Confessions of a chrome ore junkie

I am 30 years old – a family man. I used to work at a mine. Now my regular job is as a facilities manager at a bank in Johannesburg. In my free time, I do something else.

I am 30 years old – a family man. I used to work at a mine. Now my regular job is as a facilities manager at a bank in Johannesburg. In my free time, I do something else.

I export chrome ore.

I sell to customers in the car industry in Korea and China. For that I mainly use an agent, who I met through my brother-in-law. He works for a large black economic empowerment (BEE) company with a lot of business in mining and the petrochemical industry, and they use this agent for business in Asia.

There are thousands like me. Families are built on this business. I know one woman: she has been doing this for many, many years. She’s put her kids through school with this business; bought them clothes, food and a roof.

Me? I’ve been doing it for seven years, on and off. My most productive years have been the last two. I work with guys who are doing this full time. But it’s hard to be lucrative in this business.

I buy my rocks from the mines directly, if I’m lucky. This determines how much money you put into your pocket. If you buy directly from the mines, there’s no mark-up. Otherwise I pick it up from others who have bought the rocks from a mine.

To buy from the mines is hard work. You have to have the right contact inside the mine, someone you can trust and who knows the mine schedule.

It can be tricky. There is a lot of betrayal in this business. The chrome business is known as a criminal industry for good reason. People can cheat and steal, even those with whom you’ve been dealing for years.

I have had to do some underhand activities for deals to come through. I’ve had to entice people to give me the rocks.

In the perfect world, I know the mine manager, who knows the mine schedule and what gets left over. I would be there for the leftovers. These rocks, in the quantities I take, are insignificant for the mines.

You must have a lot of luck in this game and be resourceful. Your contact can always turn around and give you the bad rocks, saying: “take it or leave it”. There’s a lot of delicate manoeuvring to be done around people’s egos and appetite for money.

I buy from open-cast and underground mines. I have bought from ferro-chrome producers’ mines. This can be difficult. It’s a small network because this is not something the mines normally allow.

I pick up the rocks from the mine – not big loads, say, 5,000 tonnes of rock. I then transport them to a plant – the shorter the distance, the better, because then my fuel costs are lower – where I wash them and crush them into a concentrate.

The plant is owned by a man who has been doing this for years. He had been building the plant up for many, many years, buying the equipment and supplying his facilities to people in my business. That’s what he does, that’s his business model.

If I’m lucky, my concentrate would end up with a 39-41% chrome content. That gets me a better price.

I would seal this concentrate into a container and send it to the railway depot outside Pretoria, from where it would be taken by train to Durban.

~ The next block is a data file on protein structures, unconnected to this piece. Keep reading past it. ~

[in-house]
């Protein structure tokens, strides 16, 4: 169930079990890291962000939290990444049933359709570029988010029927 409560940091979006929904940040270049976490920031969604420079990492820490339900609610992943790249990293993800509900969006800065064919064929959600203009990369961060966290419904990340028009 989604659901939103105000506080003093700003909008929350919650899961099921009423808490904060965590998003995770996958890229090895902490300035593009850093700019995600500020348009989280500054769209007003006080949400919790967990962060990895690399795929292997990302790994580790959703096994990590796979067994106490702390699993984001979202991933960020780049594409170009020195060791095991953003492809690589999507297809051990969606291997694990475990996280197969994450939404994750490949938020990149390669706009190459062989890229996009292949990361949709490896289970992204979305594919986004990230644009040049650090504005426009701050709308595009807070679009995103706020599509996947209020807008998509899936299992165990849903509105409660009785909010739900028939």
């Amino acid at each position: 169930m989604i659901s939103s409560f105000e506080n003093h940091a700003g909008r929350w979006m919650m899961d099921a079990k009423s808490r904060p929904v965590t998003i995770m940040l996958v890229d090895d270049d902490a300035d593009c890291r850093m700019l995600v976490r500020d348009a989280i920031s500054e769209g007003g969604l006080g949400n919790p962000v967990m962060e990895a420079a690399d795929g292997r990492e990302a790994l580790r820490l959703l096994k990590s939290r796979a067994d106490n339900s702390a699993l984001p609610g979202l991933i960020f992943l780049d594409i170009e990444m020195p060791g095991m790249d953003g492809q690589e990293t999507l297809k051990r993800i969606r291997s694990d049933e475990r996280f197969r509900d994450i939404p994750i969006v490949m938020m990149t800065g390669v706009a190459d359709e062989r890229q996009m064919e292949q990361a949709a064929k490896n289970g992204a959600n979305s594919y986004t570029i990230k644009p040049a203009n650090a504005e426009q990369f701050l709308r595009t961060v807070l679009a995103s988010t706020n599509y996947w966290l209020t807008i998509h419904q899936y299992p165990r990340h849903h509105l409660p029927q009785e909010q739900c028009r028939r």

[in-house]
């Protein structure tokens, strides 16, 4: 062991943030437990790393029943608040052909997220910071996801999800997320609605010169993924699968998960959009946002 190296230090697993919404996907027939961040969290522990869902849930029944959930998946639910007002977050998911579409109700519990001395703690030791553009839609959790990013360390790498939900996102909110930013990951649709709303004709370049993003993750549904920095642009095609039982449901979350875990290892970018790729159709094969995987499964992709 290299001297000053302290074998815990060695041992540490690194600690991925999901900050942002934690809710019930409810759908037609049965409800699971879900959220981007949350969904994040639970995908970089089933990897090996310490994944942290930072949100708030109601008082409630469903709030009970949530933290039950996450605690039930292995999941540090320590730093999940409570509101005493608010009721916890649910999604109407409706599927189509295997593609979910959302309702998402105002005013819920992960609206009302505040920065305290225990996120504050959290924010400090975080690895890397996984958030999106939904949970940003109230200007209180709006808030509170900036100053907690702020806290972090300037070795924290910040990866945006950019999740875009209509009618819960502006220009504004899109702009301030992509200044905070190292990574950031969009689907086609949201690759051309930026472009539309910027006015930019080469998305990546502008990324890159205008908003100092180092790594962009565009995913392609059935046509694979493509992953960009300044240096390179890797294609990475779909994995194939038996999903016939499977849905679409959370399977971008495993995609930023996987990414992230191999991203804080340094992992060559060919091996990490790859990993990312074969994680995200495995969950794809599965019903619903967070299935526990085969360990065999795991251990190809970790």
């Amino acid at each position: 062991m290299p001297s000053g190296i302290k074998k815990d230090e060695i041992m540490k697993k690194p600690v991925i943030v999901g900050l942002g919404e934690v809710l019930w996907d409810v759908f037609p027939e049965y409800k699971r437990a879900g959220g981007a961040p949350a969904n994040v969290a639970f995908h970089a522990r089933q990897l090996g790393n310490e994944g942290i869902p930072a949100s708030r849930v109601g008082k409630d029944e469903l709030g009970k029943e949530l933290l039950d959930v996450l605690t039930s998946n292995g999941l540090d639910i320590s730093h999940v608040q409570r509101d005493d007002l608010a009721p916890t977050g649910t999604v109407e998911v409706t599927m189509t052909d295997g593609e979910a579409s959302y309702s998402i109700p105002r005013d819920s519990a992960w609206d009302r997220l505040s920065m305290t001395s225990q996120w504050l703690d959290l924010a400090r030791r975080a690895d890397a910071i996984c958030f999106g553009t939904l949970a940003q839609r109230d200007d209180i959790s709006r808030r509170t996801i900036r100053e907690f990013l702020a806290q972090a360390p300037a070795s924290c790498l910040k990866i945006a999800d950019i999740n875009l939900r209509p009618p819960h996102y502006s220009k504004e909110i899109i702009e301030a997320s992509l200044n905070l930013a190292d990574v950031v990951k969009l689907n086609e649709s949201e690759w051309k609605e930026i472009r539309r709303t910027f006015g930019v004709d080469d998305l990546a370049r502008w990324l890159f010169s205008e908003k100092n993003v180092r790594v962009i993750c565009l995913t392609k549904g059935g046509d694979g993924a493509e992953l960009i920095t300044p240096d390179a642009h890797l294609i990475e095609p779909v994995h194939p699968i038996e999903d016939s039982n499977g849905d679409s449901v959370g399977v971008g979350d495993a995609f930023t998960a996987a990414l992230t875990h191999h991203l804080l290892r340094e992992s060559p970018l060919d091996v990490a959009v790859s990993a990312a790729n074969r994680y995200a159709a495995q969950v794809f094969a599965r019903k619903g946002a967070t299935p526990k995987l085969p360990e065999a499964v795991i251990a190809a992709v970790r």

At the port, the container is opened again and the concentrate tested, so the buyer can be sure the shipment was not swapped, sealed again, shipped. When the buyer receives the container on the other side, I get my money.

Profit margins are not bad; it depends on the market. One time I bought rocks at R50 ($6.43) per tonne. I sold it for R950 per tonne. Transport at the time was about R1 per tonne per km. That’s only for getting the rocks to the washing and crushing plant, and getting the concentrate to the depot. The rest of the transport costs are the buyer’s problem, although that depends on the terms you negotiate with your buyer.

But it’s not always that good. At the moment the market is tough. I haven’t done any business for the last six months. I can’t get the right price. The transport costs have increased dramatically because of the huge fuel price hikes.

The new E Toll [a controversial new toll road set for launch at the end of April on the highway between Pretoria and Johannesburg] will further increase transport costs.

Still, if you’ve got some rocks, or know someone I can buy from, my agent says the customers in Korea and China are still looking for the ore, and maybe I can get the right price if they’re desperate enough.

I’ve heard about a proposed chrome ore export tax and that ferro-chrome producers are shutting down smelters, but these things don’t affect me. Maybe an export tax is a good thing. Maybe there needs to be more control over our natural resources. But for me right now, I just do business. I am black. My government doesn’t give me the tools to own any of these mines. So this is what I can do to extract some value.

I am 30 years old. A family man. My regular job is that of facilities manager at a bank in Johannesburg.

But in my free time I export chrome ore.

As told to Bianca Markram
editorial@metalbulletin.com

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